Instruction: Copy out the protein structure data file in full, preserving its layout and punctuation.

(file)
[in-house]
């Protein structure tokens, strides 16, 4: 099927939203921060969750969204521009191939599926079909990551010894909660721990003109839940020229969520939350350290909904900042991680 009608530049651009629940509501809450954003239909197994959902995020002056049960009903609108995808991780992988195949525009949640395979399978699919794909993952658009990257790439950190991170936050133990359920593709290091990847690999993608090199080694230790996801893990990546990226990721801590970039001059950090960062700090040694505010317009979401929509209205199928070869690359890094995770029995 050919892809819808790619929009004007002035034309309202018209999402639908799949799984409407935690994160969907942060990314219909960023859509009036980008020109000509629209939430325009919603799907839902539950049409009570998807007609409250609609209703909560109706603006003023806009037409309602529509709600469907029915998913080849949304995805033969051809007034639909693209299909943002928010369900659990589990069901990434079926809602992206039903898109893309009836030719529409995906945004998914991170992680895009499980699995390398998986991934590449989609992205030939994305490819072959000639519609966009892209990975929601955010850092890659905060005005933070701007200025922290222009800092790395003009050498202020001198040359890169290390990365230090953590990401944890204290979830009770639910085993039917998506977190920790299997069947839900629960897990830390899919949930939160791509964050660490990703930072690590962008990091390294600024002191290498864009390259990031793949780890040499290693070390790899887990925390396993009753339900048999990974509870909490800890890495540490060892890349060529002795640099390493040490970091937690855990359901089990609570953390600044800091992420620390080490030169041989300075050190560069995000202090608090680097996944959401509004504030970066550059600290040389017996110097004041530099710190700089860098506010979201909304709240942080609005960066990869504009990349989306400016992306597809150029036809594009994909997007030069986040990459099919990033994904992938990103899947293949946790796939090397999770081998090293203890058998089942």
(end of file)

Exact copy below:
[in-house]
């Protein structure tokens, strides 16, 4: 099927939203921060969750969204521009191939599926079909990551010894909660721990003109839940020229969520939350350290909904900042991680 009608530049651009629940509501809450954003239909197994959902995020002056049960009903609108995808991780992988195949525009949640395979399978699919794909993952658009990257790439950190991170936050133990359920593709290091990847690999993608090199080694230790996801893990990546990226990721801590970039001059950090960062700090040694505010317009979401929509209205199928070869690359890094995770029995 050919892809819808790619929009004007002035034309309202018209999402639908799949799984409407935690994160969907942060990314219909960023859509009036980008020109000509629209939430325009919603799907839902539950049409009570998807007609409250609609209703909560109706603006003023806009037409309602529509709600469907029915998913080849949304995805033969051809007034639909693209299909943002928010369900659990589990069901990434079926809602992206039903898109893309009836030719529409995906945004998914991170992680895009499980699995390398998986991934590449989609992205030939994305490819072959000639519609966009892209990975929601955010850092890659905060005005933070701007200025922290222009800092790395003009050498202020001198040359890169290390990365230090953590990401944890204290979830009770639910085993039917998506977190920790299997069947839900629960897990830390899919949930939160791509964050660490990703930072690590962008990091390294600024002191290498864009390259990031793949780890040499290693070390790899887990925390396993009753339900048999990974509870909490800890890495540490060892890349060529002795640099390493040490970091937690855990359901089990609570953390600044800091992420620390080490030169041989300075050190560069995000202090608090680097996944959401509004504030970066550059600290040389017996110097004041530099710190700089860098506010979201909304709240942080609005960066990869504009990349989306400016992306597809150029036809594009994909997007030069986040990459099919990033994904992938990103899947293949946790796939090397999770081998090293203890058998089942």